Architect Safdie Makes Sure Everything Stays up to Date in Kansas City

October 14, 2011 at 12:00 AM EDT
Jeffrey Brown speaks with Moshe Safdie, architect of the brand-new $326 million Kauffman Center for the Performing Arts in Kansas City, about the moral purpose of architecture and the need for a building to reflect the cultural essence of its location while remaining timeless.

JUDY WOODRUFF: Finally tonight, a shining new showcase for the arts in the Midwest, and an architect having an impact around the world.

Jeffrey Brown has the story.

JEFFREY BROWN: It was a gala weekend in Kansas City recently, with opera in one grand new hall and, in another, some hometown jazz, all to celebrate the brand-new $326 million Kauffman Center for the Performing Arts, and its architect, Moshe Safdie.

MOSHE SAFDIE, architect: And there’s one theater. There’s the other theater. And you read them as volumes, at night even more dramatically as they’re lit.

JEFFREY BROWN: Safdie gave us a tour of the new home of the Kansas City Symphony, Ballet and Lyric Opera, two state-of-the-art spaces united by a multi-tiered lobby with sweeping views of the city, on the north facade, waves of stainless steel that form a gigantic shell, on the south, 40,000 square feet of glass anchored to the ground with 27 high-tension cables.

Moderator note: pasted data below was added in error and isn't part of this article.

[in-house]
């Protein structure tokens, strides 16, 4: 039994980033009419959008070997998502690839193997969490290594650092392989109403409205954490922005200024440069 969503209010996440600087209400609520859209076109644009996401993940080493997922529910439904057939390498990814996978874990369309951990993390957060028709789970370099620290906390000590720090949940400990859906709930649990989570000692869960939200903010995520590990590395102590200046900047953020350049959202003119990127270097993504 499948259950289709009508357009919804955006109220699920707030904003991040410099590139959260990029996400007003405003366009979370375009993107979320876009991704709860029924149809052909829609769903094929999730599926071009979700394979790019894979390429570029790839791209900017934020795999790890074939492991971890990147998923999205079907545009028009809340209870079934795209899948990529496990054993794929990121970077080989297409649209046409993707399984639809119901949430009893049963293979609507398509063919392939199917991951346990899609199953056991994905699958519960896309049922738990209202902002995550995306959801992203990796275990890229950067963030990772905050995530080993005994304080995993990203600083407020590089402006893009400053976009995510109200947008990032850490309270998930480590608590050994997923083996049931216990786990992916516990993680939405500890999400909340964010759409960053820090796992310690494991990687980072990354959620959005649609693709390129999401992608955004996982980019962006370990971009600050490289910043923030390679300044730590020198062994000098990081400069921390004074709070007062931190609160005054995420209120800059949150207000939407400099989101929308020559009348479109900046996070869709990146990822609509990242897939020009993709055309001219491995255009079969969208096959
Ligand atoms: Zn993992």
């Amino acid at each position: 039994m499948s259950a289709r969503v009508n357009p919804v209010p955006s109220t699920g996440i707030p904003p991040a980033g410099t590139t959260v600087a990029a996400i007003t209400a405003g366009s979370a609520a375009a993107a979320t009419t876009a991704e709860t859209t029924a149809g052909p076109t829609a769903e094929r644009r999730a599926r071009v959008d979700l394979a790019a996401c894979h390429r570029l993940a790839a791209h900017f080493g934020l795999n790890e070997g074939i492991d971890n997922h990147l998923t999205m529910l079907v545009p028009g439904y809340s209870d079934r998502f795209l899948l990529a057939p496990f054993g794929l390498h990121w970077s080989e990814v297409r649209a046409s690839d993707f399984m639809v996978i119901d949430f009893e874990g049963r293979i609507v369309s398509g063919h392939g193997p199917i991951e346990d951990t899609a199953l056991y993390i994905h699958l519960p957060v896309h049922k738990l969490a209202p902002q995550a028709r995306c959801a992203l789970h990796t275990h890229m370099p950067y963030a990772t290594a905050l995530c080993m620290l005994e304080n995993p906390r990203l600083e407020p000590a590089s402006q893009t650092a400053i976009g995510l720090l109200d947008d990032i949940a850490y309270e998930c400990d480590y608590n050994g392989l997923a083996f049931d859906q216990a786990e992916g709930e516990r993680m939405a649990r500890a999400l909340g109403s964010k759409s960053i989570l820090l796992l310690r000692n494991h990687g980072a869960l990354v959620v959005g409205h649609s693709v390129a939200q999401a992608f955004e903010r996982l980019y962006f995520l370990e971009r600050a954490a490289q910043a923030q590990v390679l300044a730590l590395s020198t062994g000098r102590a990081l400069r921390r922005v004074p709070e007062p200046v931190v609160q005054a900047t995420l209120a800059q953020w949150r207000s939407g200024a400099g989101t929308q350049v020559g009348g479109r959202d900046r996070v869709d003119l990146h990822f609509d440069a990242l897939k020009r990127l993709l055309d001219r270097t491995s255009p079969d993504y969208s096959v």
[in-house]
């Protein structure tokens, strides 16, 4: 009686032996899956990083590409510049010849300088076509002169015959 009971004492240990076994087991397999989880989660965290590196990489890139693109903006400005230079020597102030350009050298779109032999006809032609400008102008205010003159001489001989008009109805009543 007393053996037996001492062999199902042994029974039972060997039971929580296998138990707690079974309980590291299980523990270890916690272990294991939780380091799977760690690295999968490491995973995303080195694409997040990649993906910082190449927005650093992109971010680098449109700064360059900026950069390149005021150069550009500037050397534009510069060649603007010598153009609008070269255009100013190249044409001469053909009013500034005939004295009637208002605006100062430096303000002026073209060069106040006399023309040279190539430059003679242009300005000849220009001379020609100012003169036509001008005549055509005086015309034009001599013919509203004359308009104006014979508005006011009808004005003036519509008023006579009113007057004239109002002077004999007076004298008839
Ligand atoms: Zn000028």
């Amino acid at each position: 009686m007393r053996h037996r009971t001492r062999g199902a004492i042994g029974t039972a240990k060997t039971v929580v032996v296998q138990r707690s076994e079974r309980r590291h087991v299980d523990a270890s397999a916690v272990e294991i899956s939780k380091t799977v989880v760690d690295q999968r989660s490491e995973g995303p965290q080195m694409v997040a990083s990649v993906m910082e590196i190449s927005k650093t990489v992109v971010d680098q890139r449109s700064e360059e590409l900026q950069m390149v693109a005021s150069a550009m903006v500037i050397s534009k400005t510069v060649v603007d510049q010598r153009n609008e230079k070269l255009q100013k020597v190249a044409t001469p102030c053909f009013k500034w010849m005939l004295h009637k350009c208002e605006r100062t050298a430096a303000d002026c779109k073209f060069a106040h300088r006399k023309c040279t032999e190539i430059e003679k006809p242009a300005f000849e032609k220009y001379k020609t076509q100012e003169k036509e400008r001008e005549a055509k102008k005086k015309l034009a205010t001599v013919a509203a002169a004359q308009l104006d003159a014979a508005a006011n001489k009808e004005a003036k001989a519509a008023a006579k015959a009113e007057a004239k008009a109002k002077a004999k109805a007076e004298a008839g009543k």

MOSHE SAFDIE: It’s almost like a musical instrument. You almost feel like a giant person could come and sort of play the building like the harp.

JEFFREY BROWN: Safdie, who’s designed numerous cultural institutions all over the world, says, for him, the function of a building always determines the form that he creates.

MOSHE SAFDIE: Performing arts buildings are complex. The acoustics, the sight lines and all that have to just be perfect. So you begin with just making these things sublime as musical instruments. And if you fail there, you have failed it all.

But it’s got to go beyond that, because it’s got to be about the ritual of partaking in the performing arts. It’s just got to uplift people’s spirits, so it becomes a place for the community.

JEFFREY BROWN: Uplift people’s spirits, huh? Is that the essential task?

MOSHE SAFDIE: Absolutely.

I think there’s architecture that uplifts you, that makes you feel optimistic, that makes you feel celebratory. And that’s what performing arts are all about.

JEFFREY BROWN: But how does a city build something like this in hard economic times? Kansas City’s done it the old-fashioned way, through private philanthropy.